Treen Peak by Garfield Mountain in Alpine Lakes Wilderness / 特林峯

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Treen Peak by Garfield Mountain in Alpine Lakes Wilderness doesn’t see many guests. The distinct peak stands at a modest 5763 feet. But it ranks #10 in the North-Middle Forks Snoqualmie area.

Treen Peak in full display
Treen Peak in full display

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Treen Peak at a Glance

Access: NF-5620 @ mile 4.3
Round Trip: 7.6 miles
Elevation Range: 1320′-5763′
Gear: snowshoes, microspikes
Route Info: Schmidt Altitude
GPS Track: available
Dog-Friendly: with guidance

Treen Peak

I first noticed Treen Peak from Snoqualmie Mountain. Then I would see the distinct summit from other places through the years. The peak looks remote on the map but accessible from the south, depending on the road conditions.

Though, for us, the crux wasn’t the climbing. But the way we took to get to the starting point. So I’ve since added the climb to roads unsuitable for non-SUVs. The worst part was the two dips past the washed-out area.

A misty morning
A misty morning

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South Route via Green Ridge Trail

We used the same trail to go up Galleon Mountain last November. Like before, the moderate incline only lasted a couple of hundred feet. Then the path rose steeply up the ridge to 4800′. We averaged 1700 ft/mi in the initial two miles.

Microspikes worked well in inches of continuous snow at 3000′. But we later lost the trail to deeper snow, and I put on snowshoes higher at 3600′. A blue sky was high above the mists despite the partly sunny outlook.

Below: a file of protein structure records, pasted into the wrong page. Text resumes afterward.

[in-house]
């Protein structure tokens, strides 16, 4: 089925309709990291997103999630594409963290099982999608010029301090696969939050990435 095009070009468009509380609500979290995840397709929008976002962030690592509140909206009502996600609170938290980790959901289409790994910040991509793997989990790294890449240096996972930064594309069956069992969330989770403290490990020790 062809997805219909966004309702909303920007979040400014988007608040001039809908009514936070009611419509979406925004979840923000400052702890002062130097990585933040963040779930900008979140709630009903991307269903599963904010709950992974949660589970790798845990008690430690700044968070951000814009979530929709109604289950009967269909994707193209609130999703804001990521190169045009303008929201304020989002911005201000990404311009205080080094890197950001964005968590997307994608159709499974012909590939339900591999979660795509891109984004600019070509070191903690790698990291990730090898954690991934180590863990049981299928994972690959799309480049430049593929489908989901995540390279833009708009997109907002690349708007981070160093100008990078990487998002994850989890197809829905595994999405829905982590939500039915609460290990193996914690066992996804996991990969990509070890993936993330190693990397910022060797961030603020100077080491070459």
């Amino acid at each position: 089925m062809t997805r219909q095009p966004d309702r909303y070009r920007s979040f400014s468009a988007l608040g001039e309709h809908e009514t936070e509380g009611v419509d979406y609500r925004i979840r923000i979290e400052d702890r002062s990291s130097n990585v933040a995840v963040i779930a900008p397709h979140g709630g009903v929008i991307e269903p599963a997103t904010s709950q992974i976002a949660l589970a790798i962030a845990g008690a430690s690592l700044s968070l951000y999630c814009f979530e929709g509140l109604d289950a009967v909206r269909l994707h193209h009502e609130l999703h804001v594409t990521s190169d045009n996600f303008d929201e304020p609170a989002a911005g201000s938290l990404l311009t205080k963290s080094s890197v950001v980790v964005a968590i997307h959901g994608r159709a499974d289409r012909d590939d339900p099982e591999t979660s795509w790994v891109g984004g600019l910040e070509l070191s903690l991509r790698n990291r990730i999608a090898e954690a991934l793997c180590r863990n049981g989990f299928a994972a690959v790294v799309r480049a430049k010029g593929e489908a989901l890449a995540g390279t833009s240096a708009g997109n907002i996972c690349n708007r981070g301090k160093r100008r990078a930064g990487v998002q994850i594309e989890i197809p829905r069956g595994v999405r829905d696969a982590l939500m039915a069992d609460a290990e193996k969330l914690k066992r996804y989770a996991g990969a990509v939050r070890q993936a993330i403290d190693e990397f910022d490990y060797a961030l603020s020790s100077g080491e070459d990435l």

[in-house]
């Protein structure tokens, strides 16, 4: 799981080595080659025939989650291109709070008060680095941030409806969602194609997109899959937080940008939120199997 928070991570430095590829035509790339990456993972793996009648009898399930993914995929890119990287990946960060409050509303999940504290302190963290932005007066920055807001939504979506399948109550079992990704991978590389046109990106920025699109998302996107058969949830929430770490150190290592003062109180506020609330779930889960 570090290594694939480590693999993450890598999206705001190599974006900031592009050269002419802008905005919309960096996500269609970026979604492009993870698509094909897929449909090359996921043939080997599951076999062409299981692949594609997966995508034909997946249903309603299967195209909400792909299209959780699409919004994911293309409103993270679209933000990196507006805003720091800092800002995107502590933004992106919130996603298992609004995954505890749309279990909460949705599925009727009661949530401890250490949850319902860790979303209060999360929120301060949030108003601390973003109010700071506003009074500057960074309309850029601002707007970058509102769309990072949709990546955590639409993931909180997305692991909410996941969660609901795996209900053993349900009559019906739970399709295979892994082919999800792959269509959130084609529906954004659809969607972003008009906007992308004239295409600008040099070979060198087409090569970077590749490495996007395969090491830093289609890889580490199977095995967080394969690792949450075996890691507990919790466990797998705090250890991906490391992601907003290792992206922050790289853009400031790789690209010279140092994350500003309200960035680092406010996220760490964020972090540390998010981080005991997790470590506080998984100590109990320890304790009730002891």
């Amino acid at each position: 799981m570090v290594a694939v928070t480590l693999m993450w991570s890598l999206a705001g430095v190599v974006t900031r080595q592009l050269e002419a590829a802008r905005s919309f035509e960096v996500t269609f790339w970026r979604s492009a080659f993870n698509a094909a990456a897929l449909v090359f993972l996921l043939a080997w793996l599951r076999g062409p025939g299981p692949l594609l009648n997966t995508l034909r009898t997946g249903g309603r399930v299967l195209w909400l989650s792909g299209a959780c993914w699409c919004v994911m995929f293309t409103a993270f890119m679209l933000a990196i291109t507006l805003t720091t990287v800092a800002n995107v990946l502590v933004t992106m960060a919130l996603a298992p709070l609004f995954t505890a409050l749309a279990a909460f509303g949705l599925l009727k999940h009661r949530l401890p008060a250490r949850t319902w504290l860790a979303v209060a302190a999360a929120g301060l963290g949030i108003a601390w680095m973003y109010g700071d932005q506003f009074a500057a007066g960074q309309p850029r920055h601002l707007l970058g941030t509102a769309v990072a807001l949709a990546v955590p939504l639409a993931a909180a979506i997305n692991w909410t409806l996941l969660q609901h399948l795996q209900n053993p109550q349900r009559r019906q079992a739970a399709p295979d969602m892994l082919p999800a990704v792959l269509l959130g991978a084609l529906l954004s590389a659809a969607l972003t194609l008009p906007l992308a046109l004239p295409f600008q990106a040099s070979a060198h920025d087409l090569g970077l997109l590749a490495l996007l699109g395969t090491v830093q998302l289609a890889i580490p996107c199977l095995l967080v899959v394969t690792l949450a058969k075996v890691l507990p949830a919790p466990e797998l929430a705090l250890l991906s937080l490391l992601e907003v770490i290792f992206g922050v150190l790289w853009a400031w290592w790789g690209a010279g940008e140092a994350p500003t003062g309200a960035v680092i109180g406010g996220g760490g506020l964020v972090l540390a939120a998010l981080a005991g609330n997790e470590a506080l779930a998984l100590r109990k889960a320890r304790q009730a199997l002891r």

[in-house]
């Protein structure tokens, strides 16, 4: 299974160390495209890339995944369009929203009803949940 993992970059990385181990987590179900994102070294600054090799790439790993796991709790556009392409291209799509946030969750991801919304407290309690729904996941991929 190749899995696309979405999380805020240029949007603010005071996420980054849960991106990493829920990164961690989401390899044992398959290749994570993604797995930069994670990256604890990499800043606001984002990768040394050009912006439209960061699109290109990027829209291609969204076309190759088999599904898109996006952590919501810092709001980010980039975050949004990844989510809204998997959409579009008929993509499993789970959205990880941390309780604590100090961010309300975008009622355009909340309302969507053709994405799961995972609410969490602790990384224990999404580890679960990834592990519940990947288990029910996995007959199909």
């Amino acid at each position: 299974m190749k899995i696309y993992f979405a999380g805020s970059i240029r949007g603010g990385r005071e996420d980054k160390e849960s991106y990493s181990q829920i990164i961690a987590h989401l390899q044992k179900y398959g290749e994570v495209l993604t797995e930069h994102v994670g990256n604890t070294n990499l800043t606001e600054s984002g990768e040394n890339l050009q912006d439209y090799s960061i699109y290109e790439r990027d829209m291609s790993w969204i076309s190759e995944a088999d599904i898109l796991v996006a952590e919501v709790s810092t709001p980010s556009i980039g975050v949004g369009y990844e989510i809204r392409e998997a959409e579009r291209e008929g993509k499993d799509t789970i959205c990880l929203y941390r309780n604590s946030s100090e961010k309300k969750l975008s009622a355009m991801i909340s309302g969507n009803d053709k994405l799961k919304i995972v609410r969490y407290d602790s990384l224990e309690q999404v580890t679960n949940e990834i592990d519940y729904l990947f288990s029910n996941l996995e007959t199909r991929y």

A tad messy
A tad messy

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Terrible Snow Quality

Snow conditions were terrible from the get-go, and it might even be the worst we’ve seen. The rising morning temperature had fast softened the snow with only about 10% decent snow. But glad not to have to break out crampons or ice ax.

I’ve used the MSR Lightning Ascent snowshoes for years, but the hooks around the frame had recently come off. The MSR Evo Ascent rental worked poorly without the heel lifts with subpar traction. So my calves and thighs were in overdrive for the whole trip.

Treen Peak crew
Treen Peak crew

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Green Ridge Traverse

It continued to snow bomb in the trees. We traversed the crest as views formed on both sides. Preacher Mountain and Garfield Mountain were the first to show, then Floating Rock and Big Snow Mountain followed.

I wanted to bypass the bump above Lake 4662 by going around it. But it was much easier to go over the west end to avoid traversing sideways on steep terrain. From the top, we had our first sighting of Treen Peak. Woot!

Ridgeview
Ridgeview

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Upper Garfield Mountain Lake Basin

Soon, we were down by the snowy Lake 4662, with massive Treen Peak front and center. We went down the steep gully west of the water. Then reached the big, beautiful upper lake at the top of the basin shortly.

The impressive Garfield Mountain stood above the serene lake, but only the east peak was visible. It was still other than the occasional releases on the mountain’s north side. The only sound I heard was my heavy breathing.

Garfield Mountain and Upper Garfield Mountain Lake
Garfield Mountain and Upper Garfield Mountain Lake

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Charlie Brown Lake

Shortly, we reached Upper Garfield Mountain Lake’s north shore. Then we went up in the steep forest to Charlie Brown Lake. In hindsight, we could’ve gone up through the lake’s outlet to be on milder terrain.